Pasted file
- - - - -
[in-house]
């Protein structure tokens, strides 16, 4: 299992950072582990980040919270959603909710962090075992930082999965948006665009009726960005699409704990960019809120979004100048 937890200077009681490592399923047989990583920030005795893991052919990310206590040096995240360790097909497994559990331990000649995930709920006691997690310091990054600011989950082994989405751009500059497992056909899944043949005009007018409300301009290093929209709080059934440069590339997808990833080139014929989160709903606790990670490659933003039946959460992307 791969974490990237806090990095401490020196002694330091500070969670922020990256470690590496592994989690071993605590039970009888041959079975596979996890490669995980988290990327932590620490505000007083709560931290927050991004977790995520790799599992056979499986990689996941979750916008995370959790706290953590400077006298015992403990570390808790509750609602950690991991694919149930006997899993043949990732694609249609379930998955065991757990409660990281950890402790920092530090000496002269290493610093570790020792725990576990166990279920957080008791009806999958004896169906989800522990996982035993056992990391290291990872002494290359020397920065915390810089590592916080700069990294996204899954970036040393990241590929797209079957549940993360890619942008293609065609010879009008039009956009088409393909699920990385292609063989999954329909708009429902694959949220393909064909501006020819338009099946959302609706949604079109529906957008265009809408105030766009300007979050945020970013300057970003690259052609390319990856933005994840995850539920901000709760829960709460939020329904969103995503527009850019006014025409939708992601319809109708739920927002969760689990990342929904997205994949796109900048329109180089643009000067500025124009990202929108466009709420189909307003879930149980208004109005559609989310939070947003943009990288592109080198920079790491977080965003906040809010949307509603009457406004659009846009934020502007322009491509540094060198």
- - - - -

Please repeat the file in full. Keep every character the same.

[in-house]
């Protein structure tokens, strides 16, 4: 299992950072582990980040919270959603909710962090075992930082999965948006665009009726960005699409704990960019809120979004100048 937890200077009681490592399923047989990583920030005795893991052919990310206590040096995240360790097909497994559990331990000649995930709920006691997690310091990054600011989950082994989405751009500059497992056909899944043949005009007018409300301009290093929209709080059934440069590339997808990833080139014929989160709903606790990670490659933003039946959460992307 791969974490990237806090990095401490020196002694330091500070969670922020990256470690590496592994989690071993605590039970009888041959079975596979996890490669995980988290990327932590620490505000007083709560931290927050991004977790995520790799599992056979499986990689996941979750916008995370959790706290953590400077006298015992403990570390808790509750609602950690991991694919149930006997899993043949990732694609249609379930998955065991757990409660990281950890402790920092530090000496002269290493610093570790020792725990576990166990279920957080008791009806999958004896169906989800522990996982035993056992990391290291990872002494290359020397920065915390810089590592916080700069990294996204899954970036040393990241590929797209079957549940993360890619942008293609065609010879009008039009956009088409393909699920990385292609063989999954329909708009429902694959949220393909064909501006020819338009099946959302609706949604079109529906957008265009809408105030766009300007979050945020970013300057970003690259052609390319990856933005994840995850539920901000709760829960709460939020329904969103995503527009850019006014025409939708992601319809109708739920927002969760689990990342929904997205994949796109900048329109180089643009000067500025124009990202929108466009709420189909307003879930149980208004109005559609989310939070947003943009990288592109080198920079790491977080965003906040809010949307509603009457406004659009846009934020502007322009491509540094060198």